Will McMahan is at the Annual Meeting of the American Urological Association (AUA) today, presenting a poster entitled "VerroTouch: Vibrotactile Feedback for Robotic Minimally Invasive Surgery." He gave a three-minute talk in a moderated poster session on "Technology and Instruments: Robotics/Laparoscopy." Our poster was selected as the best poster in the session, so it's now located in a large room with all the other best posters. Here is a movie that shows the tasks used in the study described in this abstract. Great job by Will and the rest of the VerroTouch team!
May 16, 2011
Today was Penn's commencement - a wonderful ceremony, complete with speeches by Penn President Amy Gutmann and honorary degree recipient Denzel Washington. Many students who have worked part-time in the lab and/or taken haptics class graduated with a bachelors and/or a masters degree. Tim Herrmann finished his masters in EE, and Will McMahan got his masters in MEAM. Both Andrew Stanley and Paul Martin earned their bachelors degrees. Andrew (shown at right with KJK) is going to Stanford for a PhD in ME, and Paul is going to UCLA for a PhD in EE. Congratulations to all the haptics graduates!
May 13, 2011
Today Professor Kuchenbecker gave a thirty-minute talk in the ICRA 2011 Workshop on Mobile Manipulation: Integrating Perception and Manipulation in Shanghai, China. As you can see at right, the workshop was well attended, and there were many great invited talks and submitted papers. The title of Professor Kuchenbecker's presentation was "Human-Inspired Robotic Grasp Control with Tactile Sensing," work completed by Joe Romano during his time at Willow Garage, working with Kaijen Hsiao, Gunter Niemeyer, Sachin Chitta, and KJK. The talk was well received, with interesting questions about how the approach could be adapted to other robotic platforms beyond the PR2. The workshop organizers posted a pdf of Professor Kuchenbecker's slides for all those who are interested.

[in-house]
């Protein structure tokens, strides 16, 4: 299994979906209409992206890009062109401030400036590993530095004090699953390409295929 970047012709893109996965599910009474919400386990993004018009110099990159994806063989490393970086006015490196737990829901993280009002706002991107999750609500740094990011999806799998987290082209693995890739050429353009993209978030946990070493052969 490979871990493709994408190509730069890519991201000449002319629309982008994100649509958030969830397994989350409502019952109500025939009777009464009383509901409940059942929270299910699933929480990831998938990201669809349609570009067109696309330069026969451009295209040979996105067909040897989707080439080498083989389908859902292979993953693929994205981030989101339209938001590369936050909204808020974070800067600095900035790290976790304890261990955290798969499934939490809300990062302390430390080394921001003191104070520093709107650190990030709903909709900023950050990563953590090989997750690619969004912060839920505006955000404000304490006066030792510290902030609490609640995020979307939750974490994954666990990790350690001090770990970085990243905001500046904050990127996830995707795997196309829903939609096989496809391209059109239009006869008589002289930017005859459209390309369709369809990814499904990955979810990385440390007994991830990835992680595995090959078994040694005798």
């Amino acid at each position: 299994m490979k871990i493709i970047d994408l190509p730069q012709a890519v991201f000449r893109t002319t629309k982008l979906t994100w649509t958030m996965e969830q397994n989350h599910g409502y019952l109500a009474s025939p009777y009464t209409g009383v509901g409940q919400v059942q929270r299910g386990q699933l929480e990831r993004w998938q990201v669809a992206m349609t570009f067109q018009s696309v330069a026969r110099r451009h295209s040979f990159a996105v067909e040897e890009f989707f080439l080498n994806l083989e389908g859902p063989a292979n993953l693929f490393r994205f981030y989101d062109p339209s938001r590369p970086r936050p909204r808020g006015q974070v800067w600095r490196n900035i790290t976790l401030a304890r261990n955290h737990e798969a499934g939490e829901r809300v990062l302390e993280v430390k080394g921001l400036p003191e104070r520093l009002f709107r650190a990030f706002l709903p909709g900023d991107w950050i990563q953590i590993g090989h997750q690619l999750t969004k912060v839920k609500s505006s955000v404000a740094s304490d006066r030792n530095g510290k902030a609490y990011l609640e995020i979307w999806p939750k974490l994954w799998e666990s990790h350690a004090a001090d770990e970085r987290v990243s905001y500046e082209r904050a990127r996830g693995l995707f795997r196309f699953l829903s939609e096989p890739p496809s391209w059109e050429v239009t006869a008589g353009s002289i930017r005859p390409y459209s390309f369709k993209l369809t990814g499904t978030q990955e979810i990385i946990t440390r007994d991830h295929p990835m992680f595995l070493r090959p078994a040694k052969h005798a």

May 12, 2011
Professor Kuchenbecker is in Shanghai, China, for ICRA 2011 this week. She is attending lots of great talks and enjoying catching up with colleagues from around the world. Yesterday she heard some great news - she won the Award for Best Associate Editor of the conference, tied with Ryan Smith. This is a great honor for the often invisible duty of recruiting reviewers and making acceptance/rejection recommendations for papers.
Tonight was the farewell event for the conference, which included a cruise on the river that runs through the center of Shanghai. A few of her favorite photographs from the trip are shown above.
May 9, 2011
Excellent news: Karlin won a L'Oréal USA Fellowship for Women in Science! Here is a description about the program from their website:
The L’Oréal USA Fellowships for Women in Science program is a national awards program that annually recognizes and rewards five U.S.-based women researchers at the beginning of their scientific careers. Recipients receive up to $60,000 each that they must put towards their postdoctoral research.... An inter-disciplinary panel of scientists reviews all applications submitted. The top candidates chosen by the review panel are then forwarded for final selection to a distinguished Jury of career scientists and former L’ORÉAL-UNESCO For Women in Science Laureates. The Jury seeks candidates with exceptional academic records and intellectual merit, clearly articulated research proposals with the potential for scientific advancement and outstanding letters of recommendation from advisers.